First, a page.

Tag Archives: reforms

If a Teacher Strike Comes, Will Boulder Learn Denver's 1994 Lesson?

Back in the spring, I pointed you to some important discussion about the Boulder teacher “sickout”. A month ago I mentioned how the collective bargaining contract with the school district, and teachers voted to reject the latest offer. Well, earlier this week, the Boulder Valley Education Association filed official notice with the state that the union intends to strike. Sure, as my friend Ben DeGrow pointed out, that doesn’t necessarily mean a strike will happen soon or even happen at all. But another large Colorado local union went down a similar path 15 years ago during the state’s last teachers strike. So will the parties involved learn the lessons of the 1994 Denver walkout (PDF), or perhaps even take the opportunity to promote reforms in the way teachers are paid?

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Please Don't Let Unions Play Hide-and-Seek with Teachers' Money

Hide-and-seek can be a lot of fun, but not when someone else — especially some big group — is playing it with your money. That’s why my friends at the Independence Institute make such a big deal about government spending transparency. But what about transparency for teachers who belong to, or have to pay fees to, a union? Following the story of the Indiana state teachers union that lost millions of dollars of members’ money through gross mismanagement, James Sherk and Dan Lips from the Heritage Foundation wrote a great piece for yesterday’s National Review Online called “Shady Dealings”. They explain how teachers unions have fought having to shine light on their financial activities:

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Professional Pay and Behavior in Jefferson County Contract Impasse?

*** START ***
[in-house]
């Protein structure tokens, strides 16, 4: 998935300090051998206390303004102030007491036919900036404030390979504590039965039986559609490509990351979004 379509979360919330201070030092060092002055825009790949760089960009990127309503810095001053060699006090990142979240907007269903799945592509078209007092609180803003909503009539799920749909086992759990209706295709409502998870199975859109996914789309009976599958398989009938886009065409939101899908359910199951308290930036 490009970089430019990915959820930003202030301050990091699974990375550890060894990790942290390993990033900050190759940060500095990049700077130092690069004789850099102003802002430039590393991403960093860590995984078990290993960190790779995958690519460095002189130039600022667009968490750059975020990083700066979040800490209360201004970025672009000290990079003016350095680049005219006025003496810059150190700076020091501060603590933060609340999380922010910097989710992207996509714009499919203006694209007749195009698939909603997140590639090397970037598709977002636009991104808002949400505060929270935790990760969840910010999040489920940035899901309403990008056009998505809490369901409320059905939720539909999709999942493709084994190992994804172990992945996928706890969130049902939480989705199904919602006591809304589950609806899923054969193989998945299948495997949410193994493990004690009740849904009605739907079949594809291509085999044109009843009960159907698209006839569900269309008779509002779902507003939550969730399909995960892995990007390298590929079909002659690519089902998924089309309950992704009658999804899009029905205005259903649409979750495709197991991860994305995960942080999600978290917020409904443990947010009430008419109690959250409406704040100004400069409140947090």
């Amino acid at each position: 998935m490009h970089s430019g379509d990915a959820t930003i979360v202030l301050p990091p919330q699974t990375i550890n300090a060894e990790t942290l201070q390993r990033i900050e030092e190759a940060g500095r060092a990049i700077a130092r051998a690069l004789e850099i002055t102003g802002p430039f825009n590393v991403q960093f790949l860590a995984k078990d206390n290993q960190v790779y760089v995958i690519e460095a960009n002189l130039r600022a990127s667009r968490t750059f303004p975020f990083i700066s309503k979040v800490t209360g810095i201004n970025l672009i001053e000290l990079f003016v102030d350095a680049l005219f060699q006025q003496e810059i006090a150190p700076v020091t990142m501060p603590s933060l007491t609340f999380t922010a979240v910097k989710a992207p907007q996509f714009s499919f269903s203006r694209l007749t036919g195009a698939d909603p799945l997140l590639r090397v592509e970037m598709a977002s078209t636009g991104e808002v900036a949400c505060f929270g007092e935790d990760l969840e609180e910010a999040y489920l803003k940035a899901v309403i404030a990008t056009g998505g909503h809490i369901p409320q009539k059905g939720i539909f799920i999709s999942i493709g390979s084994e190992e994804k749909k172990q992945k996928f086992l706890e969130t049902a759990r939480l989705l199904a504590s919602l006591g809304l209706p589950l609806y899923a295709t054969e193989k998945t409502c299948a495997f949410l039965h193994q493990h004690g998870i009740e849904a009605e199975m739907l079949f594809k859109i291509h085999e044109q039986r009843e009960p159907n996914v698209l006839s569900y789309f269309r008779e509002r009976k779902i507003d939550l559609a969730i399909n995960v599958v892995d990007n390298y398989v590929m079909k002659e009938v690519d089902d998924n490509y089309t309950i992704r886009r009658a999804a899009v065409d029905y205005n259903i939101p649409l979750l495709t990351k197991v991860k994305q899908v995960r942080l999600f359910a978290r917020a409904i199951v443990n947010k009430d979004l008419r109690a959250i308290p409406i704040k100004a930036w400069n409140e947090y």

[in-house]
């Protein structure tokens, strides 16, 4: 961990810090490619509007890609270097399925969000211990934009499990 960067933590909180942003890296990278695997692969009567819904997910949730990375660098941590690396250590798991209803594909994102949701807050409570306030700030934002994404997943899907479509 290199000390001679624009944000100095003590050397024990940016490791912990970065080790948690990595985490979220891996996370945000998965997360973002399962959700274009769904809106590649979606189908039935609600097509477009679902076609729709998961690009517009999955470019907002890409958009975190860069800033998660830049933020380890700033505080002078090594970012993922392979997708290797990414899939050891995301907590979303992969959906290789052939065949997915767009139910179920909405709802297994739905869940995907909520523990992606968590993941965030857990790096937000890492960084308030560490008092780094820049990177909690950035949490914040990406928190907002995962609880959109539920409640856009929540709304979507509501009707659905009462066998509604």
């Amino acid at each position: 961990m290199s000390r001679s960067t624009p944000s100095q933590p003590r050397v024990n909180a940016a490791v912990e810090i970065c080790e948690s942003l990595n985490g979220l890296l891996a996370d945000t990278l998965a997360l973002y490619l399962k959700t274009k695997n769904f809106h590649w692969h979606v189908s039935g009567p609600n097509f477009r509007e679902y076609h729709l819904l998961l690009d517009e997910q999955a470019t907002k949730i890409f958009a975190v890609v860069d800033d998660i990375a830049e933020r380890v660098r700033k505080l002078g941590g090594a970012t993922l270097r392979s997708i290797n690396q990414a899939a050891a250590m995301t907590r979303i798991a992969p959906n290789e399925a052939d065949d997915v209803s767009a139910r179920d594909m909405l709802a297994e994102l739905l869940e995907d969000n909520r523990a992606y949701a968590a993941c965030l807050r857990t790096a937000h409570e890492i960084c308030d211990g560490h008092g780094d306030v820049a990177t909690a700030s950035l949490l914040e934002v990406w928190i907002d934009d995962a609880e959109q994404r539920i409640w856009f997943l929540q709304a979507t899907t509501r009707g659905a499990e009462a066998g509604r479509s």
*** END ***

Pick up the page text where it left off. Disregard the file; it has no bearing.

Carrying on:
Update , 12:45 PM: It looks like Jeffco isn’t alone with the impasse problem. Some teachers in Boulder Valley School District have taken it even further, staging a sick-out at Broomfield High School (H/T Complete Colorado). And it’s not the first time. Five years ago — when I was just a wee baby — the Boulder Valley Education Association staged a major “sick-out”. Then, as now, the terms of their collective bargaining contract read: There will be no strikes or other individual or concerted action designed to deprive the youth in the schools of services of Unit B employees [ed note: teachers and other certified professional non-administrative employees]. Any employee who engages in such actions during the term of this Agreement shall be subject to severe disciplinary action. Such disciplinary action shall be subject to the Grievance Procedure contained in this Agreement, except where applicable the state statute will apply. Earlier this week I pointed you to a breaking story from my Education Policy Center friend Ben DeGrow about teacher contract negotiations breaking down in Colorado’s largest school district. Well, the online journalists at Face The State picked up the ball with a full-length story today, including quotes from a […]

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Ben DeGrow Plugs Commonsense, Parent- & Taxpayer-Friendly Reform

Yesterday morning, my Education Policy Center friend Ben DeGrow took to the airwaves for a quick interview on Colorado’s Morning News (850 KOA). He talked about the awful federal “stimulus” bill, the need for online financial transparency, and gave a shout-out to parent-friendly school choice reforms. I was too busy getting out of bed and getting ready for school to hear it for myself, so I was glad to get a copy we all can go back and listen to: Right on! Now is the time for commonsense reforms that empower parents and taxpayers, not federal boondoggles that subsidize more of the same.

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Michael Bennet Could Do More for Education Reform as DPS Superintendent

The Obama girls have their first day at their new Washington, DC, private school today. And I’m back from vacation, too. I’d be lying to say I’d rather be doing this than playing with Legos or Matchbox cars, but there figures to be a lot of important education policy to discuss in 2009. Today we start back by wondering what the fallout will be from the big appointment of Denver Public Schools superintendent Michael Bennet to fill a vacancy in the United States Senate. From the standpoint of the Senate and federal education reform policy, there’s no doubt this selection represents a net improvement. The optimism of Democrats for Education Reform is justified. Where Bennet stands on many other important issues of the day, however, is not known. (For a wild and interesting piece of trivia, the last sitting U.S. Senator to have served as a school superintendent was none other than the well-aged and controversial late Strom Thurmond.)

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